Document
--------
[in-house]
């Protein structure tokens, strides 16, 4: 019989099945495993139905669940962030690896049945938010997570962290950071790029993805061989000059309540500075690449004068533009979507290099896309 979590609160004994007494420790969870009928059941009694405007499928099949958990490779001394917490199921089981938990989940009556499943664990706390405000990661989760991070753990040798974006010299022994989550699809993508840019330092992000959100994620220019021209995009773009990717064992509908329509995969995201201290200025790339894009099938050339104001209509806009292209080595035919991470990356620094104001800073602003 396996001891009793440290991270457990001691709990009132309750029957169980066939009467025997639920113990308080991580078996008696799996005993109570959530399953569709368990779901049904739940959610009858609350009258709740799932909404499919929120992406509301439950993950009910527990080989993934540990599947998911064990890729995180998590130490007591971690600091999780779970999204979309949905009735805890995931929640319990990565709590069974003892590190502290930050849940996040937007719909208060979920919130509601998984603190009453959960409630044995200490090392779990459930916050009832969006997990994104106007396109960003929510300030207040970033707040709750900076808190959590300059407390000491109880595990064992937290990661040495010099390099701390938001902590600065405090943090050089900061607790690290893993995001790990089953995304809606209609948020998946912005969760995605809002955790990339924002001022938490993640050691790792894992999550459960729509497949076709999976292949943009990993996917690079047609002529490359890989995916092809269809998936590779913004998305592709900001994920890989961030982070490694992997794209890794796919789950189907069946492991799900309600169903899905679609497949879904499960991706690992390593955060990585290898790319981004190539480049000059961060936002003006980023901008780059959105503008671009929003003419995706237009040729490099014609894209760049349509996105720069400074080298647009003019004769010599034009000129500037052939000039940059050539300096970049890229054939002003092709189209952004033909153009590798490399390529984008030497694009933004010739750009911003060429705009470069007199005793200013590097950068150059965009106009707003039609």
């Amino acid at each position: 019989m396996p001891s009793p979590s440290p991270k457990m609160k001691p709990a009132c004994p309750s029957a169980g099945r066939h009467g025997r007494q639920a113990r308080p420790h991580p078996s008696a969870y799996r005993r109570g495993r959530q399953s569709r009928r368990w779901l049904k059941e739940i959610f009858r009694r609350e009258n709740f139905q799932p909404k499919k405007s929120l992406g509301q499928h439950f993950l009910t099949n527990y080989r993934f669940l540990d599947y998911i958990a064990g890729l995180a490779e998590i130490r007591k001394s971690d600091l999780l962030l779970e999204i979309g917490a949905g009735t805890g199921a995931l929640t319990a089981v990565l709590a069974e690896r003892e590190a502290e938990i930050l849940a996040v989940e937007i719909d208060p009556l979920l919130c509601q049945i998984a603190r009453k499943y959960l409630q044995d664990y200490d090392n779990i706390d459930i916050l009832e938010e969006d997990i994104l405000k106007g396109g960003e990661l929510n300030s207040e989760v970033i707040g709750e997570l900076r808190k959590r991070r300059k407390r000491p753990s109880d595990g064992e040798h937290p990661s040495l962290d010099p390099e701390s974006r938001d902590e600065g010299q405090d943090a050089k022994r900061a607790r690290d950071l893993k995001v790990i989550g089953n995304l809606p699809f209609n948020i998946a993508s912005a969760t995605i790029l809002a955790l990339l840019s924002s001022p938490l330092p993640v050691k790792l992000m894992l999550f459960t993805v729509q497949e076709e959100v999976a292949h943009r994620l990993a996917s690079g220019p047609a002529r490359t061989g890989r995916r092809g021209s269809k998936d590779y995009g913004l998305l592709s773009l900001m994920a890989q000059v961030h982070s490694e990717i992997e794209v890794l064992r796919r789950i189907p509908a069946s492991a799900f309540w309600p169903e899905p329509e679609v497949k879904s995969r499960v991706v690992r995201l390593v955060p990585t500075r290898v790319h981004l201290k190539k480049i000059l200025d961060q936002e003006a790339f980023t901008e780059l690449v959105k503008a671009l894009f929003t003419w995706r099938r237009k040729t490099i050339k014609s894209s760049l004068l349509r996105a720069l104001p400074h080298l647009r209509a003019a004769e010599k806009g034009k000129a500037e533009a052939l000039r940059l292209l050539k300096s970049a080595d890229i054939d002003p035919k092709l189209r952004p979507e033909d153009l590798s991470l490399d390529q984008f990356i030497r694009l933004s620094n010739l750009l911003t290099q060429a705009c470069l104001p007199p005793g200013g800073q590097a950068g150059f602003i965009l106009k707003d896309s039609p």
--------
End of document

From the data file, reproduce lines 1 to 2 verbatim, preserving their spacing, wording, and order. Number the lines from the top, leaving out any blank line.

[in-house]
């Protein structure tokens, strides 16, 4: 019989099945495993139905669940962030690896049945938010997570962290950071790029993805061989000059309540500075690449004068533009979507290099896309 979590609160004994007494420790969870009928059941009694405007499928099949958990490779001394917490199921089981938990989940009556499943664990706390405000990661989760991070753990040798974006010299022994989550699809993508840019330092992000959100994620220019021209995009773009990717064992509908329509995969995201201290200025790339894009099938050339104001209509806009292209080595035919991470990356620094104001800073602003 396996001891009793440290991270457990001691709990009132309750029957169980066939009467025997639920113990308080991580078996008696799996005993109570959530399953569709368990779901049904739940959610009858609350009258709740799932909404499919929120992406509301439950993950009910527990080989993934540990599947998911064990890729995180998590130490007591971690600091999780779970999204979309949905009735805890995931929640319990990565709590069974003892590190502290930050849940996040937007719909208060979920919130509601998984603190009453959960409630044995200490090392779990459930916050009832969006997990994104106007396109960003929510300030207040970033707040709750900076808190959590300059407390000491109880595990064992937290990661040495010099390099701390938001902590600065405090943090050089900061607790690290893993995001790990089953995304809606209609948020998946912005969760995605809002955790990339924002001022938490993640050691790792894992999550459960729509497949076709999976292949943009990993996917690079047609002529490359890989995916092809269809998936590779913004998305592709900001994920890989961030982070490694992997794209890794796919789950189907069946492991799900309600169903899905679609497949879904499960991706690992390593955060990585290898790319981004190539480049000059961060936002003006980023901008780059959105503008671009929003003419995706237009040729490099014609894209760049349509996105720069400074080298647009003019004769010599034009000129500037052939000039940059050539300096970049890229054939002003092709189209952004033909153009590798490399390529984008030497694009933004010739750009911003060429705009470069007199005793200013590097950068150059965009106009707003039609």